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Reckoning Comes to Western Coal Country | The Nation

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Reckoning Comes to Western Coal Country

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The Black Thunder coal mine in Wyoming’s Powder River Basin, 2012. (Jeremy Bucki

It’s Friday night in the “energy capital of the nation,” a sprawled-out strip mall in Campbell County, Wyoming, called Gillette. In a bar on Highway 59, the liquor bottles are backlit in neon green, and a bartender covered in glitter slings Budweiser Selects to small groups of big men. Various iterations of dudes beating the daylights out of each other occupy the television screens. The man feeding the jukebox chooses rock, never country. In Gillette, coal is king, and the cattle boom is long over. 

The man at the end of the bar, I’ll call him Mike, has worked in one of the mines south of Gillette for twenty-one years. He told me he makes $90,000 a year operating machinery in the pit. Mike doesn’t really want to talk to me because I “look like a liberal,” but he buys me a beer and lights up when I ask him about the “war on coal,” a staple of right-wing media. “Everyone in this bar gets up, goes to work, and we pay our taxes,” he says. “Why doesn’t Obama come down here and see what he’s declaring a war on? He wants to take away our way of life.”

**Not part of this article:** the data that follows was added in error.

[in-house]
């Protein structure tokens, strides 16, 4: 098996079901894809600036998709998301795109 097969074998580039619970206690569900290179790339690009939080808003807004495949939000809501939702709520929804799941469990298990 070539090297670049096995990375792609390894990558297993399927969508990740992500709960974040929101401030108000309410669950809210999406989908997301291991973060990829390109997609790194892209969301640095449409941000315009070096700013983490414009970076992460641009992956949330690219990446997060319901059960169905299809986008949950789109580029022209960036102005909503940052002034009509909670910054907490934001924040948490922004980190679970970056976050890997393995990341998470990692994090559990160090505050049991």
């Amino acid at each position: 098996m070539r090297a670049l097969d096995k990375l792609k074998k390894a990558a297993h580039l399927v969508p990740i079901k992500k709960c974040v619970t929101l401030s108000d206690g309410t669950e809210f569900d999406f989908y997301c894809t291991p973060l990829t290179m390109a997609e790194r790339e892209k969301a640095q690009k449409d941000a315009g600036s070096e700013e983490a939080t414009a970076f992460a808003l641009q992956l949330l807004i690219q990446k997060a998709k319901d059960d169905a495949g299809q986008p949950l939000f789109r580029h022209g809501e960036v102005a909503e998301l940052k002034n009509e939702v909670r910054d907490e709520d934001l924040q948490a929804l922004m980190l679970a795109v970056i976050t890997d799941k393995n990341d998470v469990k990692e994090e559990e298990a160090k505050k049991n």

If the war on coal exists, this should be its front. Running from the Big Horn Mountains east to the Black Hills and up into southeastern Montana, the Powder River Basin (PRB), as the region is known, produces nearly half the nation’s coal, some 400 million tons a year. Most of the mineral rights in the basin are federally owned, giving the government a near monopoly on Western coal stocks and significant influence in the market. Once burned, coal mined on federal land in the PRB accounts for 13 percent of America’s greenhouse gas emissions, making it the country’s largest single-source contributor to climate change. 

If anything, the government is on Mike’s side. Federal policy—specifically, the way the Department of the Interior leases land to coal companies in the Powder River Basin—has propped up the industry for more than four decades, at great cost to taxpayers and the climate. Little has changed during Obama’s tenure. Since 2011, as a result of the DoI’s leases, more than 2 billion tons of coal have been extracted from the basin. Eyeing coal markets in Asia, companies are lobbying for three export terminals in Oregon and Washington, with the capacity to more than double the tonnage of US coal sold overseas. 

The real war is being waged from the Powder River Basin to the Pacific Northwest. On one side are Big Coal, railroads and a handful of labor unions, tacitly supported by government policy. Ranged against them is a coalition of ranchers, Native American tribes and citizens concerned about the contamination of their land from mining as well as the effects of sending massive trainloads of fossilized carbon to new Asian markets through their backyards. The outcome of this battle, in terms of the amount of greenhouse-gas pollution at stake, is arguably more important than the Keystone XL pipeline, the Canadian tar sands project the climate movement has been fighting so vigorously. Mike was right to describe the struggle in existential terms: the one thing the two sides agree on is that the Powder River Basin defines their future.